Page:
Sure, at times we as a generation live up to some of the stereotypes of laziness and selfishness. But they certainly do not define every essence of who we are and how we contribute to the global economy. In order to combat the aforementioned stereotypes, we as millenials must utilize our unique values and the strengths we do have to seize our place as the leaders of tomorrow.

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5 thoughts on “The “Look at Me” Generation

  1. Hi! I really liked how you gave a real world, personal example of how there is a disconnect in the workforce between generations. Many of the older generations are very set in their ways, and I myself have seen this too. In one of my jobs many people felt like they had to stay at their job for those 8 hour days, even if they had nothing to do. I also loved how you said we are multitaskers and not disengaged, I 100% agree with that statement. Our technology has made us great at problem solving which I think is critical in the workplace. Great job!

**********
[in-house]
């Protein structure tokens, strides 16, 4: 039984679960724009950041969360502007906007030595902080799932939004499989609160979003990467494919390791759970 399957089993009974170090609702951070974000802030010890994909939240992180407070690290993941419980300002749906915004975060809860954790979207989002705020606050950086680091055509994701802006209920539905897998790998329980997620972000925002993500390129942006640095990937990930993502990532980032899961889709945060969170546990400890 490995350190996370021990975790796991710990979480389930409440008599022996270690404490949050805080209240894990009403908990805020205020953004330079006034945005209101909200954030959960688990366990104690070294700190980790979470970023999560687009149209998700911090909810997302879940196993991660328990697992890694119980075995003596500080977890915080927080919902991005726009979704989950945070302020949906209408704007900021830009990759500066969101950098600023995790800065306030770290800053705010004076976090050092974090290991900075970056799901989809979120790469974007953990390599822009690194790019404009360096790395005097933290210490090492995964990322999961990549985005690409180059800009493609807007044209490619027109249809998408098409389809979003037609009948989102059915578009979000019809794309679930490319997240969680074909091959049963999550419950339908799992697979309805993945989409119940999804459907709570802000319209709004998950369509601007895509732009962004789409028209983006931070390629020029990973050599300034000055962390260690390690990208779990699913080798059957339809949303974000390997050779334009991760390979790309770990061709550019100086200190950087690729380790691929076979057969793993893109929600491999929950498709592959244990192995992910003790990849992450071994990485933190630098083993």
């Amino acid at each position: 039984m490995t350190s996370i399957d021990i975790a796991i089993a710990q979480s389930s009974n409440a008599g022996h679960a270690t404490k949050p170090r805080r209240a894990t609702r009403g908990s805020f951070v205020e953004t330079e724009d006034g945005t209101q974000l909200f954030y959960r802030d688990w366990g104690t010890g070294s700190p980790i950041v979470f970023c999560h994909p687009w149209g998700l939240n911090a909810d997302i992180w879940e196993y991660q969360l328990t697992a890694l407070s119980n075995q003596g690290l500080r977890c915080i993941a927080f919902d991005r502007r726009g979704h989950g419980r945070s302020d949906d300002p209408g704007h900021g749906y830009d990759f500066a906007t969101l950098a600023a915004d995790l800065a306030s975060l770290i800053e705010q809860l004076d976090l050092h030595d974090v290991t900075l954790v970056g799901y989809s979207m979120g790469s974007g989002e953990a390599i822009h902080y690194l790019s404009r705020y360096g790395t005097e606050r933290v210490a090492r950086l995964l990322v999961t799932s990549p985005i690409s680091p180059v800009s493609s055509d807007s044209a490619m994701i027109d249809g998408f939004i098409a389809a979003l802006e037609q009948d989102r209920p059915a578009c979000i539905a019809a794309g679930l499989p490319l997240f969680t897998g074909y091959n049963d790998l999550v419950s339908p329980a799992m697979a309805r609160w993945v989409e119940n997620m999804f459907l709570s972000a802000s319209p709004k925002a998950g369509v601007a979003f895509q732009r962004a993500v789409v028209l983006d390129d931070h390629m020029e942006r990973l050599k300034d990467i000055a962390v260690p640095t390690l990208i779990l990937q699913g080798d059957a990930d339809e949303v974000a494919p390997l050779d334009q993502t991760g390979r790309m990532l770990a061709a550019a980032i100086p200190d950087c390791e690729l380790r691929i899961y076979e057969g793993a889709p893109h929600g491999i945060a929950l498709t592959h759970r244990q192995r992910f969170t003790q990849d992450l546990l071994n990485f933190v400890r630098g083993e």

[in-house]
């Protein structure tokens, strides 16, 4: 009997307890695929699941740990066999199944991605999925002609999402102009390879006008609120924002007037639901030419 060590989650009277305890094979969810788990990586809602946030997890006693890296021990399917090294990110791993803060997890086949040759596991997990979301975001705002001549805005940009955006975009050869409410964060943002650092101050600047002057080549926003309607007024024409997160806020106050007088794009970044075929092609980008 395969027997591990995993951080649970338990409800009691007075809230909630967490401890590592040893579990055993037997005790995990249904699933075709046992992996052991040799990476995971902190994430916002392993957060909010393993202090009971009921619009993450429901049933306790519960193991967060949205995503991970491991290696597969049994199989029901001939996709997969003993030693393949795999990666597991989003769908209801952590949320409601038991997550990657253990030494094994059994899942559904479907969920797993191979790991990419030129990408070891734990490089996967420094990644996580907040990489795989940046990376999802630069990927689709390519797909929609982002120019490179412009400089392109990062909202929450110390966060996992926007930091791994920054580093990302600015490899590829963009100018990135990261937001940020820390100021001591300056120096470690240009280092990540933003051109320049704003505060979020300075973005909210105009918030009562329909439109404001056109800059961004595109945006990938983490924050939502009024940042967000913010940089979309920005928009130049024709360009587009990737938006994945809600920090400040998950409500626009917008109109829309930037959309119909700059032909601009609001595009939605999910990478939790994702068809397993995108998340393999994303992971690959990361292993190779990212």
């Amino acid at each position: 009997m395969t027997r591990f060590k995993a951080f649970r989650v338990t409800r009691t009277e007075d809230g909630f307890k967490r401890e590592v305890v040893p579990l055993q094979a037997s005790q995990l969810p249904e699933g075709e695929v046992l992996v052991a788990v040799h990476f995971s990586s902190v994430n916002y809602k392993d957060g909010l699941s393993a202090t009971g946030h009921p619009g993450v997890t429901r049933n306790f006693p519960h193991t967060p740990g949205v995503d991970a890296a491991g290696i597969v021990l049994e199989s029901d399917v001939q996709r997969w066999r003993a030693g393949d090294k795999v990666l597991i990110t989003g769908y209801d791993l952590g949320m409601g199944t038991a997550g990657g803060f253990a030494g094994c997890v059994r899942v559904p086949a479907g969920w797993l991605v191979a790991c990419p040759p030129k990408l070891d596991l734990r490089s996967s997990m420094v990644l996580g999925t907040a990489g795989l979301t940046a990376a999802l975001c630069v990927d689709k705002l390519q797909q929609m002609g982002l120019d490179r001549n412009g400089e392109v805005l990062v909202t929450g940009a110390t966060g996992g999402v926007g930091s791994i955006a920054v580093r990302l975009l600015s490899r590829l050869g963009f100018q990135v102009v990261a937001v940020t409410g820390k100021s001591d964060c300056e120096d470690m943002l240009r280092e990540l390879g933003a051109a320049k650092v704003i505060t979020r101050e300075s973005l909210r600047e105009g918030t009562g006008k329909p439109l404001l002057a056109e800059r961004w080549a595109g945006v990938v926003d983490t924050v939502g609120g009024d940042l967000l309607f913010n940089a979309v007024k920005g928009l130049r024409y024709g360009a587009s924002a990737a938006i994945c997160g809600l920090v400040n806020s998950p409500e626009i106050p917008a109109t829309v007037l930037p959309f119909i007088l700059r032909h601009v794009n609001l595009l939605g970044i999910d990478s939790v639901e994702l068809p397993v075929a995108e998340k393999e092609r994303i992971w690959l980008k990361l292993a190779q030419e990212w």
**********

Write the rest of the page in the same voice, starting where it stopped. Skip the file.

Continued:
2. Hi Jonathan, great post! I really liked that in your article you highlighted technology as a communication barrier rather than something that usually think of as something that helps us in everyday communication. The gap between older and younger generations is very much based on technology and I liked that you suggested that millenials should teach some of these aspects to their employers. I thought it was very insightful that you pointed out specifically those updates in technology as it grows more and more complex could be the solution to this gap in the workplace. Great work, can’t wait to read more in the future!
    -Maggie